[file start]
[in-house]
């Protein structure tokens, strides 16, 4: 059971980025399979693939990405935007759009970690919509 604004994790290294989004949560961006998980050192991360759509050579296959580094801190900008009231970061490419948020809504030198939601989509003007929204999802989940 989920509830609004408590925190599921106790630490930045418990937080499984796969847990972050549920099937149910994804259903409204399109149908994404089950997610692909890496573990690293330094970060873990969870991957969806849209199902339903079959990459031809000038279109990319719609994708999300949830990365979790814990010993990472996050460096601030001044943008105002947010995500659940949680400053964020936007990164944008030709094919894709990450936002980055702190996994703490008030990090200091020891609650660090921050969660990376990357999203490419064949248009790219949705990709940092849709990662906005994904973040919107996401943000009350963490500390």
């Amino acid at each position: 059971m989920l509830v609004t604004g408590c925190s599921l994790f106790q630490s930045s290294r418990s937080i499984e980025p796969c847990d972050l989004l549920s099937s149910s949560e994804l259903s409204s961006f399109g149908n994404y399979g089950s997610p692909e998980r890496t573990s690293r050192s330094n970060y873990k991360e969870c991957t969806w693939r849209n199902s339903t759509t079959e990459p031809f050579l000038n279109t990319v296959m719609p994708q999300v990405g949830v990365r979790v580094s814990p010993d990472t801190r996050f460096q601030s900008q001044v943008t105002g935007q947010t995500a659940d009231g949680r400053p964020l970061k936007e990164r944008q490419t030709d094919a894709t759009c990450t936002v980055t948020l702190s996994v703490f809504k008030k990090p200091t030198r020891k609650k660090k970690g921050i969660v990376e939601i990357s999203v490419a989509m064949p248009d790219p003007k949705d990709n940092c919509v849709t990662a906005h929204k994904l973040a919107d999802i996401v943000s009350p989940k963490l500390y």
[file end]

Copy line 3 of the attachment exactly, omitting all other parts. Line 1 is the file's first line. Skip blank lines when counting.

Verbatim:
């Amino acid at each position: 059971m989920l509830v609004t604004g408590c925190s599921l994790f106790q630490s930045s290294r418990s937080i499984e980025p796969c847990d972050l989004l549920s099937s149910s949560e994804l259903s409204s961006f399109g149908n994404y399979g089950s997610p692909e998980r890496t573990s690293r050192s330094n970060y873990k991360e969870c991957t969806w693939r849209n199902s339903t759509t079959e990459p031809f050579l000038n279109t990319v296959m719609p994708q999300v990405g949830v990365r979790v580094s814990p010993d990472t801190r996050f460096q601030s900008q001044v943008t105002g935007q947010t995500a659940d009231g949680r400053p964020l970061k936007e990164r944008q490419t030709d094919a894709t759009c990450t936002v980055t948020l702190s996994v703490f809504k008030k990090p200091t030198r020891k609650k660090k970690g921050i969660v990376e939601i990357s999203v490419a989509m064949p248009d790219p003007k949705d990709n940092c919509v849709t990662a906005h929204k994904l973040a919107d999802i996401v943000s009350p989940k963490l500390y």